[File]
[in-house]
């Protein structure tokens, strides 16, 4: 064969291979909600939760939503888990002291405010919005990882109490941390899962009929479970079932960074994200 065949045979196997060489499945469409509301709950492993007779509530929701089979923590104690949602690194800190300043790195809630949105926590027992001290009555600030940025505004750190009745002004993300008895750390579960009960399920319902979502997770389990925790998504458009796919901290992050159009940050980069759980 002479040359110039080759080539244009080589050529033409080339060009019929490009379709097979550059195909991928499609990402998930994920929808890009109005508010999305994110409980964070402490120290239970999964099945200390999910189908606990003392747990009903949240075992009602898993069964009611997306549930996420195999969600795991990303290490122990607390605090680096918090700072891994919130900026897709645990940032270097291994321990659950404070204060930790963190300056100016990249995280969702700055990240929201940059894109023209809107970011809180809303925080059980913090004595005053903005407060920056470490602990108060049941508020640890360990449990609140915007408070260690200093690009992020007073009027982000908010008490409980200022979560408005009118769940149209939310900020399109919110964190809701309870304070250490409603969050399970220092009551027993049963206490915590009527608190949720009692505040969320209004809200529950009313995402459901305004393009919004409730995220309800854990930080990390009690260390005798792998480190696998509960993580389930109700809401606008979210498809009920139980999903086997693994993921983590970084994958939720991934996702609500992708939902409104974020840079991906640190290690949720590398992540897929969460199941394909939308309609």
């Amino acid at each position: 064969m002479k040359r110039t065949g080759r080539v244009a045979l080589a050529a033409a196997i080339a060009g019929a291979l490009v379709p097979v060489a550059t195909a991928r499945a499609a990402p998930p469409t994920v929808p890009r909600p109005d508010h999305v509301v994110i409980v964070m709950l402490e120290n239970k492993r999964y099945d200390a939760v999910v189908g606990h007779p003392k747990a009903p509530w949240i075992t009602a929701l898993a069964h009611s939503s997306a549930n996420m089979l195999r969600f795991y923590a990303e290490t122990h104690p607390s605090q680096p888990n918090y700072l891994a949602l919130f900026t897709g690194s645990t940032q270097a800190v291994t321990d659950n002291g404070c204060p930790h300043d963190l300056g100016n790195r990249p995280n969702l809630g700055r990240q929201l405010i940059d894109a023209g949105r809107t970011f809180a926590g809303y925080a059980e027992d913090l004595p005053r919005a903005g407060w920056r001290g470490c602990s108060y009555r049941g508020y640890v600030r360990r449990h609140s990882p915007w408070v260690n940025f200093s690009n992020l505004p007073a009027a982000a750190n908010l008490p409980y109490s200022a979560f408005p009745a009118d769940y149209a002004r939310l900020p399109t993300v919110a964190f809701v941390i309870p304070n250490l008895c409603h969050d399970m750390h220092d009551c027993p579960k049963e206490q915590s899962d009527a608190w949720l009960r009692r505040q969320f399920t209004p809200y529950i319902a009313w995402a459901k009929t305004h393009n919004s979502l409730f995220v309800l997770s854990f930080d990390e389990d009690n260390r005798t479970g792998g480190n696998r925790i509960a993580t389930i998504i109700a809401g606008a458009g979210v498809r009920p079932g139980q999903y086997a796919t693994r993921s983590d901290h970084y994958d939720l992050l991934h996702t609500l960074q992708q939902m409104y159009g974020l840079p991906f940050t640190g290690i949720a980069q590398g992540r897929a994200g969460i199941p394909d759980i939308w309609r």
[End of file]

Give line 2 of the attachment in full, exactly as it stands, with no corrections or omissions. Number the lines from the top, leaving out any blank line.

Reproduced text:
């Protein structure tokens, strides 16, 4: 064969291979909600939760939503888990002291405010919005990882109490941390899962009929479970079932960074994200 065949045979196997060489499945469409509301709950492993007779509530929701089979923590104690949602690194800190300043790195809630949105926590027992001290009555600030940025505004750190009745002004993300008895750390579960009960399920319902979502997770389990925790998504458009796919901290992050159009940050980069759980 002479040359110039080759080539244009080589050529033409080339060009019929490009379709097979550059195909991928499609990402998930994920929808890009109005508010999305994110409980964070402490120290239970999964099945200390999910189908606990003392747990009903949240075992009602898993069964009611997306549930996420195999969600795991990303290490122990607390605090680096918090700072891994919130900026897709645990940032270097291994321990659950404070204060930790963190300056100016990249995280969702700055990240929201940059894109023209809107970011809180809303925080059980913090004595005053903005407060920056470490602990108060049941508020640890360990449990609140915007408070260690200093690009992020007073009027982000908010008490409980200022979560408005009118769940149209939310900020399109919110964190809701309870304070250490409603969050399970220092009551027993049963206490915590009527608190949720009692505040969320209004809200529950009313995402459901305004393009919004409730995220309800854990930080990390009690260390005798792998480190696998509960993580389930109700809401606008979210498809009920139980999903086997693994993921983590970084994958939720991934996702609500992708939902409104974020840079991906640190290690949720590398992540897929969460199941394909939308309609």